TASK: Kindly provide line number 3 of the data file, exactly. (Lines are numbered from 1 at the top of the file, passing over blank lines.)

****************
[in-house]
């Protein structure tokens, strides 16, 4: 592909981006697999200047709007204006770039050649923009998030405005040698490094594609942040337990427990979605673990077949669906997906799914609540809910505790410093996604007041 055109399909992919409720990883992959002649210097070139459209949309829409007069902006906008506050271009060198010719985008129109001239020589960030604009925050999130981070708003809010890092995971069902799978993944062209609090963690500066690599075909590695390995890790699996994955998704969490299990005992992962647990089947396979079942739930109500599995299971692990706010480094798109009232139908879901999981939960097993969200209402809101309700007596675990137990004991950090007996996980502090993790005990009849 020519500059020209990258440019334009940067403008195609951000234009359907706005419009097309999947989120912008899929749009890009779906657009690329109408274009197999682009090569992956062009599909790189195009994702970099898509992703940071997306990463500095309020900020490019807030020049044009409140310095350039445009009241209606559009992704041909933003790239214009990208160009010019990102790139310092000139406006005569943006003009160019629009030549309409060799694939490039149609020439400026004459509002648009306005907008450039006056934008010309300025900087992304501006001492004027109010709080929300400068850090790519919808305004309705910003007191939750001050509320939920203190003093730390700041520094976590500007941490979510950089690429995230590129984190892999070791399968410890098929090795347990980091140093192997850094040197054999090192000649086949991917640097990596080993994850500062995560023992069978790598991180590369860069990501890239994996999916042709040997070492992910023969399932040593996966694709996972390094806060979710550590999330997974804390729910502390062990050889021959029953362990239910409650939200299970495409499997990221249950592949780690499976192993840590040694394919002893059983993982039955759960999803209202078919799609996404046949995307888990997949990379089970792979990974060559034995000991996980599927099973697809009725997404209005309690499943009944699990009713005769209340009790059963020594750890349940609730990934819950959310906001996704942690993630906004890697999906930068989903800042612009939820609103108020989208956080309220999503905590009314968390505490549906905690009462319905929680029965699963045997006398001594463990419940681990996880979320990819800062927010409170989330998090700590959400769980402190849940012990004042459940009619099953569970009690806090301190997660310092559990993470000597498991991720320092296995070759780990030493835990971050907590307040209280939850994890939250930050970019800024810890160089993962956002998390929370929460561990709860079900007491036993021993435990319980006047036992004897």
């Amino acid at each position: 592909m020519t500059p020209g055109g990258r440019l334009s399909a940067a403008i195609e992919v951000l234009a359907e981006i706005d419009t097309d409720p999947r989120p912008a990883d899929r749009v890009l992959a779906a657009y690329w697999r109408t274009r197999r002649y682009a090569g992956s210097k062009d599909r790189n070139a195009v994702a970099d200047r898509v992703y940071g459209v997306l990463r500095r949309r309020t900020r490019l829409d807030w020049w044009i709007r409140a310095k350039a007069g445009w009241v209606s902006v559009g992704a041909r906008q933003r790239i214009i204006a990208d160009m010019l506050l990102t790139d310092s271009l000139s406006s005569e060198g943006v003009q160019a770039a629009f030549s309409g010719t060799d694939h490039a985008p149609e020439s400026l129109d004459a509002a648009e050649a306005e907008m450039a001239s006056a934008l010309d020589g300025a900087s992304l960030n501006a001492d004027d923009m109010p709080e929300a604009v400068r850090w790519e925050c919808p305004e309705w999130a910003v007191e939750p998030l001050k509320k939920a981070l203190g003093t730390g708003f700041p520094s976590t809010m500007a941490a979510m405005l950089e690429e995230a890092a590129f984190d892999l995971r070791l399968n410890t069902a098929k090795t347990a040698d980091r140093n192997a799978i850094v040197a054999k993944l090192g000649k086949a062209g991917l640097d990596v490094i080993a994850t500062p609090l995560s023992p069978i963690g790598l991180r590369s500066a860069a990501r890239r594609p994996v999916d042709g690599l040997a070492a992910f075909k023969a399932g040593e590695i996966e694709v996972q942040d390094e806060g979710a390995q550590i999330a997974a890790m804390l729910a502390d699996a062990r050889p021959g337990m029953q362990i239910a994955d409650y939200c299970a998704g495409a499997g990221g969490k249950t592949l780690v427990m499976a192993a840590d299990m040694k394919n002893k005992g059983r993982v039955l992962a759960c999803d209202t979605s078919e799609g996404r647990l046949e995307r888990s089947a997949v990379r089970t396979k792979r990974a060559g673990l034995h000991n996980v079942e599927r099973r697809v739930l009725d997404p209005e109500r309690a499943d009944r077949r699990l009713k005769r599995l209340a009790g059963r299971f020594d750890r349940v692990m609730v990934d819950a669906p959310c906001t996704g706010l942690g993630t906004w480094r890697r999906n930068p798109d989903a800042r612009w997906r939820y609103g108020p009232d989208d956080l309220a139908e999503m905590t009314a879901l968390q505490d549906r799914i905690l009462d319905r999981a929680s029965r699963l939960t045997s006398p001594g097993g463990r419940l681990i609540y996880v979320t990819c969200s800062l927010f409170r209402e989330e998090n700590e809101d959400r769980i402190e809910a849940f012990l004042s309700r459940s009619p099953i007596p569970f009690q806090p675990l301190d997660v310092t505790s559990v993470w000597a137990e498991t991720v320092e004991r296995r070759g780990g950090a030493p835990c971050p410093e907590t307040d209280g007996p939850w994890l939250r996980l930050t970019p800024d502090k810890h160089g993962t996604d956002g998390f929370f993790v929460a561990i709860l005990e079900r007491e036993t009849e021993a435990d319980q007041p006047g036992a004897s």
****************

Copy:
């Amino acid at each position: 592909m020519t500059p020209g055109g990258r440019l334009s399909a940067a403008i195609e992919v951000l234009a359907e981006i706005d419009t097309d409720p999947r989120p912008a990883d899929r749009v890009l992959a779906a657009y690329w697999r109408t274009r197999r002649y682009a090569g992956s210097k062009d599909r790189n070139a195009v994702a970099d200047r898509v992703y940071g459209v997306l990463r500095r949309r309020t900020r490019l829409d807030w020049w044009i709007r409140a310095k350039a007069g445009w009241v209606s902006v559009g992704a041909r906008q933003r790239i214009i204006a990208d160009m010019l506050l990102t790139d310092s271009l000139s406006s005569e060198g943006v003009q160019a770039a629009f030549s309409g010719t060799d694939h490039a985008p149609e020439s400026l129109d004459a509002a648009e050649a306005e907008m450039a001239s006056a934008l010309d020589g300025a900087s992304l960030n501006a001492d004027d923009m109010p709080e929300a604009v400068r850090w790519e925050c919808p305004e309705w999130a910003v007191e939750p998030l001050k509320k939920a981070l203190g003093t730390g708003f700041p520094s976590t809010m500007a941490a979510m405005l950089e690429e995230a890092a590129f984190d892999l995971r070791l399968n410890t069902a098929k090795t347990a040698d980091r140093n192997a799978i850094v040197a054999k993944l090192g000649k086949a062209g991917l640097d990596v490094i080993a994850t500062p609090l995560s023992p069978i963690g790598l991180r590369s500066a860069a990501r890239r594609p994996v999916d042709g690599l040997a070492a992910f075909k023969a399932g040593e590695i996966e694709v996972q942040d390094e806060g979710a390995q550590i999330a997974a890790m804390l729910a502390d699996a062990r050889p021959g337990m029953q362990i239910a994955d409650y939200c299970a998704g495409a499997g990221g969490k249950t592949l780690v427990m499976a192993a840590d299990m040694k394919n002893k005992g059983r993982v039955l992962a759960c999803d209202t979605s078919e799609g996404r647990l046949e995307r888990s089947a997949v990379r089970t396979k792979r990974a060559g673990l034995h000991n996980v079942e599927r099973r697809v739930l009725d997404p209005e109500r309690a499943d009944r077949r699990l009713k005769r599995l209340a009790g059963r299971f020594d750890r349940v692990m609730v990934d819950a669906p959310c906001t996704g706010l942690g993630t906004w480094r890697r999906n930068p798109d989903a800042r612009w997906r939820y609103g108020p009232d989208d956080l309220a139908e999503m905590t009314a879901l968390q505490d549906r799914i905690l009462d319905r999981a929680s029965r699963l939960t045997s006398p001594g097993g463990r419940l681990i609540y996880v979320t990819c969200s800062l927010f409170r209402e989330e998090n700590e809101d959400r769980i402190e809910a849940f012990l004042s309700r459940s009619p099953i007596p569970f009690q806090p675990l301190d997660v310092t505790s559990v993470w000597a137990e498991t991720v320092e004991r296995r070759g780990g950090a030493p835990c971050p410093e907590t307040d209280g007996p939850w994890l939250r996980l930050t970019p800024d502090k810890h160089g993962t996604d956002g998390f929370f993790v929460a561990i709860l005990e079900r007491e036993t009849e021993a435990d319980q007041p006047g036992a004897s």